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The keys to the elections in Italy: from the electoral system to the main candidates

MADRID, 20 Sep.

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The keys to the elections in Italy: from the electoral system to the main candidates

MADRID, 20 Sep. (EUROPA PRESS) -

Italians are called to the polls this September 25 to determine the composition of the two chambers that make up Parliament. The reduction of seats will be one of the keys to this event, in which the electoral system that was already launched in the 2018 elections will be repeated.

A referendum in September 2020 endorsed a constitutional reform that involved lowering the number of seats in the Chamber of Deputies from 630 to 400. The number of senators appointed by popular vote was also reduced from 315 to 200.

The Constitution establishes that the renewal of the chambers must be carried out every five years, but in practice reaching the theoretical end of the legislature depends on the stability of the Government. The last elections, in fact, took place in 2018.

All citizens over 18 years of age have the right to vote, although until 2021 the threshold was 25 years for elections to the Senate. To present a candidacy for Congress, it is required to have turned 25 years old, while only those over 40 years of age can be senators.

Italy premiered in the 2018 elections the electoral system baptized as 'Rosatellum', in honor of the Democratic Party deputy who proposed the reform, Eltore Rosato. It establishes a double system for the distribution of seats and, theoretically, favors the implementation of blocs and the parties with the greatest territorial expansion.

36 percent of the seats are distributed through a system of single-member constituencies, in which the candidate who obtains the largest number of votes wins the seat. This formula will serve to distribute 147 seats in the Chamber of Deputies and 74 in the Senate.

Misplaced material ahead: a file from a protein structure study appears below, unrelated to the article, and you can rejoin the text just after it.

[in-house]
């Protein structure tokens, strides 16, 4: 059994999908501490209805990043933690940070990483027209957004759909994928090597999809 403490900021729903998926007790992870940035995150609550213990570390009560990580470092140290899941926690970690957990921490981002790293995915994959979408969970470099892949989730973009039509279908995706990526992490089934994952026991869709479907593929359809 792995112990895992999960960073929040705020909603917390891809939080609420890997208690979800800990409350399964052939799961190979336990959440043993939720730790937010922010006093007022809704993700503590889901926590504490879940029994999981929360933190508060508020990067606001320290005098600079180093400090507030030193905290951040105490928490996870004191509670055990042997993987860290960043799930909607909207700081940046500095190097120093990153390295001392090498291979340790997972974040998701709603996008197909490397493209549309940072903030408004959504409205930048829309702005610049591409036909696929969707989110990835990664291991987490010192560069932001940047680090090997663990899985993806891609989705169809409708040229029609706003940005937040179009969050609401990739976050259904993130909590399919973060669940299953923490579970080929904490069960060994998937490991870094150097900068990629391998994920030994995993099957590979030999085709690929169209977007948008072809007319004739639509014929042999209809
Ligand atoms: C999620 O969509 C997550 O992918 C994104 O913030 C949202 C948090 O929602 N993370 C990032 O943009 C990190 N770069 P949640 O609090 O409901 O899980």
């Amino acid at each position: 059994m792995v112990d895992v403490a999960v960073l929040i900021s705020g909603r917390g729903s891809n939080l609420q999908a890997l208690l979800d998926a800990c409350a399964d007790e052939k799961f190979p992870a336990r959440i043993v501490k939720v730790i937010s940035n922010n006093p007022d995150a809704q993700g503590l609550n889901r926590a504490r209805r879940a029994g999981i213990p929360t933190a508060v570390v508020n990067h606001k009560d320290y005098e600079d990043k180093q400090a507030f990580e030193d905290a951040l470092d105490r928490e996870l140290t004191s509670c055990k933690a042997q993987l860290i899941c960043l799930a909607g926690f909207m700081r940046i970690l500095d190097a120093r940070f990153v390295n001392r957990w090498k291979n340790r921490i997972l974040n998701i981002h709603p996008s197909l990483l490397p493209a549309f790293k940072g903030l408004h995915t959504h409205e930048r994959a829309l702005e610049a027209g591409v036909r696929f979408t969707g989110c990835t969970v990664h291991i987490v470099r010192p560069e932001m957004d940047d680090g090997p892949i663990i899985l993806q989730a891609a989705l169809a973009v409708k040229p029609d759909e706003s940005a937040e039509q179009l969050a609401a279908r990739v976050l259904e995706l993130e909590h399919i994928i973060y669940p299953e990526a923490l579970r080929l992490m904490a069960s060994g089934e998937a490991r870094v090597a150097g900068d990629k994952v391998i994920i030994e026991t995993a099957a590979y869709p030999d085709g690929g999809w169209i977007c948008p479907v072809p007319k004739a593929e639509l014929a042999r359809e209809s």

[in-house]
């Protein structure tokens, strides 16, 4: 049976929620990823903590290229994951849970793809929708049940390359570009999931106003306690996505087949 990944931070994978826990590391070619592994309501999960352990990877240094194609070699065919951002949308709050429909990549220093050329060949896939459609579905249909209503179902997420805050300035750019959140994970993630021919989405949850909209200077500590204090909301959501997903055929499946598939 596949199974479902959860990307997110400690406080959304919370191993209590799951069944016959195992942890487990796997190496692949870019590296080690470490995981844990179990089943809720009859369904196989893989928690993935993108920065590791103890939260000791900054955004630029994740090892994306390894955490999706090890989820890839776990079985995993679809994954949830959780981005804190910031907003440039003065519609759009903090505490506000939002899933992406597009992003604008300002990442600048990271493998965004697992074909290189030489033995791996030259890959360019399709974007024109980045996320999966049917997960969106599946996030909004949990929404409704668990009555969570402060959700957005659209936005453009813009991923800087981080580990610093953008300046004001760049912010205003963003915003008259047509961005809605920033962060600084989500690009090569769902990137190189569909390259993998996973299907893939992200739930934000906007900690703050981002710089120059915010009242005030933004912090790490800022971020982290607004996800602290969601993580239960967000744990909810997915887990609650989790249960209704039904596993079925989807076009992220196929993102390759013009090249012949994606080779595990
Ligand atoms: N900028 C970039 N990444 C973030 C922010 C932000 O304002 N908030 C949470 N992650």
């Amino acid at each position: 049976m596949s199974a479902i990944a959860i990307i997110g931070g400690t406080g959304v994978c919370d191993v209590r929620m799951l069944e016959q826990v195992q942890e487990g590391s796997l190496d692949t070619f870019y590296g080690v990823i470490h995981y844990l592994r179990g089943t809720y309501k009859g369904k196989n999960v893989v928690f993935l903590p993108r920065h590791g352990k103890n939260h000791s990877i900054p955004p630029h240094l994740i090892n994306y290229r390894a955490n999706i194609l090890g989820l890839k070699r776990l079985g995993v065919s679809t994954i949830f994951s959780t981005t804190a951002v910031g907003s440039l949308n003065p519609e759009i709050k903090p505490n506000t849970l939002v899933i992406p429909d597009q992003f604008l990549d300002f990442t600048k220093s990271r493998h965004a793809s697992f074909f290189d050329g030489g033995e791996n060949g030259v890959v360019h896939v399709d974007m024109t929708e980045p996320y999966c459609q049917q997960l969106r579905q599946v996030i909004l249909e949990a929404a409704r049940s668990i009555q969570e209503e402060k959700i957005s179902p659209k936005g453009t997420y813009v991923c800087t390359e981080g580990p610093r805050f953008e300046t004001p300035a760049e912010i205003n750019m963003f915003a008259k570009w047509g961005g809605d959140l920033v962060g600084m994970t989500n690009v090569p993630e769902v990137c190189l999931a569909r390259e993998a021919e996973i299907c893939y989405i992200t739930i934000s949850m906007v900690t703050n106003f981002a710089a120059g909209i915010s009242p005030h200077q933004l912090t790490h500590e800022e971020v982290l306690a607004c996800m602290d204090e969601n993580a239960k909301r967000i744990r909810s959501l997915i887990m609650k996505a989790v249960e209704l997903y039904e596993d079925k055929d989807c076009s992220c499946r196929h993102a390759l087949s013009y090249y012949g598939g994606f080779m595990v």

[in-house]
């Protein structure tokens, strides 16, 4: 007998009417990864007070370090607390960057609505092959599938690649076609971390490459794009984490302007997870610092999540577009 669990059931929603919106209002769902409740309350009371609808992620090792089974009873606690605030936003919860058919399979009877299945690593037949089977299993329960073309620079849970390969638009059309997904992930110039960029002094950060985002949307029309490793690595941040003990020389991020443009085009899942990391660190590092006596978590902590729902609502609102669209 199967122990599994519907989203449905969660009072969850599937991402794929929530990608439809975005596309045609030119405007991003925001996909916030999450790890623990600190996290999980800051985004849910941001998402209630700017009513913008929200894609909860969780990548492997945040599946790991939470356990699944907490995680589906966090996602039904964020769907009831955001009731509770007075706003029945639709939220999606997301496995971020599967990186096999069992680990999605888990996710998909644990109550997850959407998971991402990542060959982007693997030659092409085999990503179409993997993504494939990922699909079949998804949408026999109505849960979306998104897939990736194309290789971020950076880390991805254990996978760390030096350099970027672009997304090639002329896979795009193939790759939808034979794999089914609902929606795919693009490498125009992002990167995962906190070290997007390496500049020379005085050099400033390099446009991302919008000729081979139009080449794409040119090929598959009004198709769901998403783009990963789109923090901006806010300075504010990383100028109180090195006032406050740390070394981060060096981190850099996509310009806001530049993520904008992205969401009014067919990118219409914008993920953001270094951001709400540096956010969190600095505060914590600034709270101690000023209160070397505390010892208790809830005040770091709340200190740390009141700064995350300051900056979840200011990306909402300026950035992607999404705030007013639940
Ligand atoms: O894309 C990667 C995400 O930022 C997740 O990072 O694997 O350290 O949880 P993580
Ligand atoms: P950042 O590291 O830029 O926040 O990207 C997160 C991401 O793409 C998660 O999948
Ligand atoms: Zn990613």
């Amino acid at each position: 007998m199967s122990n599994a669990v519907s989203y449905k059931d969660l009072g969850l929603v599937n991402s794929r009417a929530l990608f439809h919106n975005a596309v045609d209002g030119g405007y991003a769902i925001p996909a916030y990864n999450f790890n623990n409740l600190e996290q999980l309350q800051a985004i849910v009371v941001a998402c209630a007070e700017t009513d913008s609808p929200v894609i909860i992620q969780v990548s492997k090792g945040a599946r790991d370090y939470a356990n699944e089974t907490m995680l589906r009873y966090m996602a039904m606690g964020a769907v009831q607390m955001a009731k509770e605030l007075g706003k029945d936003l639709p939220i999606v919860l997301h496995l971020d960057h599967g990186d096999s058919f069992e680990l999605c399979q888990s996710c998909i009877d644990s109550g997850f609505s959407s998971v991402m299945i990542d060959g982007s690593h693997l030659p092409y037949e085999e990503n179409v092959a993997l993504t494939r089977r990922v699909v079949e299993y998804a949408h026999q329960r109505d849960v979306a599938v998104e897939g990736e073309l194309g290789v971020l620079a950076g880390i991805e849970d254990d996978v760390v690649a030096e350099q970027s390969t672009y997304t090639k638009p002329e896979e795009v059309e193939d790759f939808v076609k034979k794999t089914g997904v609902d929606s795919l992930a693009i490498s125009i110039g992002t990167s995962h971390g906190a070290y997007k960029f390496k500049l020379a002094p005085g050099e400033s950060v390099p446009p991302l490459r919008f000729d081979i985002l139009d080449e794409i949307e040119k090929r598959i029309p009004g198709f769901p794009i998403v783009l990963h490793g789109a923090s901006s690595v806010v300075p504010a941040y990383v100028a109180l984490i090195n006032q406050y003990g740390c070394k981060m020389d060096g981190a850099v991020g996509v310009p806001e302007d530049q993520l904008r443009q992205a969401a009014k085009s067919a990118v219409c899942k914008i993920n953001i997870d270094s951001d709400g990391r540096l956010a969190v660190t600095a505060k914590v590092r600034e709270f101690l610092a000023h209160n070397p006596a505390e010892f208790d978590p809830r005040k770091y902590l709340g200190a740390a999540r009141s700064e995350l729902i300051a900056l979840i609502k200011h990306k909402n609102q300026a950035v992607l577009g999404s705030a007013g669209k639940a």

Another 61 percent of legislators --245 deputies and 122 senators-- will be appointed from a proportional list system, with between one and eight seats per constituency, depending on their population.

The law reserves 2 percent of seats -- eight in the Chamber of Deputies and four in the Senate -- for Italians living abroad, also through a proportional system of party lists.

The final distribution takes into account a series of minimum thresholds, in such a way that the parties that present themselves alone and do not obtain at least 3 percent of the votes at the national level will not obtain any seats. In the Senate, obtaining 20 percent of the votes in a region is established as an exception.

For coalitions, the minimum threshold is raised to 10 percent.

None of the last seven prime ministers that Italy has had had run for office as a candidate in an election, which shows the extent to which the country has been engaged in post-election negotiations or looking to technocratic leaders for urgent help in times of crisis.

The polls place the right-wing bloc ahead on this occasion, with Giorgia Meloni's far-right Brothers of Italy as favorites in voting intentions. Meloni aspires to be the first woman to lead an Italian government with the support of Matteo Salvini's League and Silvio Berlusconi's Forza Italia.

The other alliance with options leans towards the center-left and is led by Enrico Letta's Democratic Party (PD), which aspired to a large left-wing front and has finally had to settle for Green Europe, Italian Left and Civic Commitment --the latter created by Luigi di Maio--.

The 5 Star Movement (M5S), led by Giuseppe Conte, and the Third Pole that make up the parties of Matteo Renzi (Italia Viva) and Carlo Calenda (Action) observe this pulse between the two great blocs in the hope that their support can be key to forming a government.

The new Parliament will be constituted on October 13 and, although the contacts between the parties have foreseeably already begun by then, it will not be until after that date when the President of Italy, Sergio Mattarella, begins the consultations with a view to commissioning the formation of the Government .

Mattarella is free to give a name and, as Italy's recent history has made clear, he does not have to be the head of the list of the party with the highest number of votes. He does not even have to be a member of the Chamber of Deputies, in case the lack of agreement leads to resorting again to an external figure.

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